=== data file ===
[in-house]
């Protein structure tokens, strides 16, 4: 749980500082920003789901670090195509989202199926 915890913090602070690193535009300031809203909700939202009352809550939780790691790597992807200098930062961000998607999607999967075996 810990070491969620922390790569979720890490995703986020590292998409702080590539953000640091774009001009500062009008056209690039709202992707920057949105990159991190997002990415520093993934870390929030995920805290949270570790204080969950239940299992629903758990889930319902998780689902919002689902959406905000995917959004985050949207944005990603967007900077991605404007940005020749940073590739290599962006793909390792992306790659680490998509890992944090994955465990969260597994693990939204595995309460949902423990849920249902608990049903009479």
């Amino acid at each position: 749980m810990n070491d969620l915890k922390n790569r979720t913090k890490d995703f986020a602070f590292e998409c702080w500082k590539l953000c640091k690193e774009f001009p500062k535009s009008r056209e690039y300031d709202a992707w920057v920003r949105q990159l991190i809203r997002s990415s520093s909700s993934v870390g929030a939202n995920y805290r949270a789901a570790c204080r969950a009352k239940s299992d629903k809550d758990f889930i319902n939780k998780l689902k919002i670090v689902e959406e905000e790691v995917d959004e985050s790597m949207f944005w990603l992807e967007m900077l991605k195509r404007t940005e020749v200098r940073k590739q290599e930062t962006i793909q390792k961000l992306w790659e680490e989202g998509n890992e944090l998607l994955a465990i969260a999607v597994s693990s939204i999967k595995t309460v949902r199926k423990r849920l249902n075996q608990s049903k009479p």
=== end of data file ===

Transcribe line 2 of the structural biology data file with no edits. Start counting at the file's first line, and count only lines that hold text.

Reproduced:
């Protein structure tokens, strides 16, 4: 749980500082920003789901670090195509989202199926 915890913090602070690193535009300031809203909700939202009352809550939780790691790597992807200098930062961000998607999607999967075996 810990070491969620922390790569979720890490995703986020590292998409702080590539953000640091774009001009500062009008056209690039709202992707920057949105990159991190997002990415520093993934870390929030995920805290949270570790204080969950239940299992629903758990889930319902998780689902919002689902959406905000995917959004985050949207944005990603967007900077991605404007940005020749940073590739290599962006793909390792992306790659680490998509890992944090994955465990969260597994693990939204595995309460949902423990849920249902608990049903009479």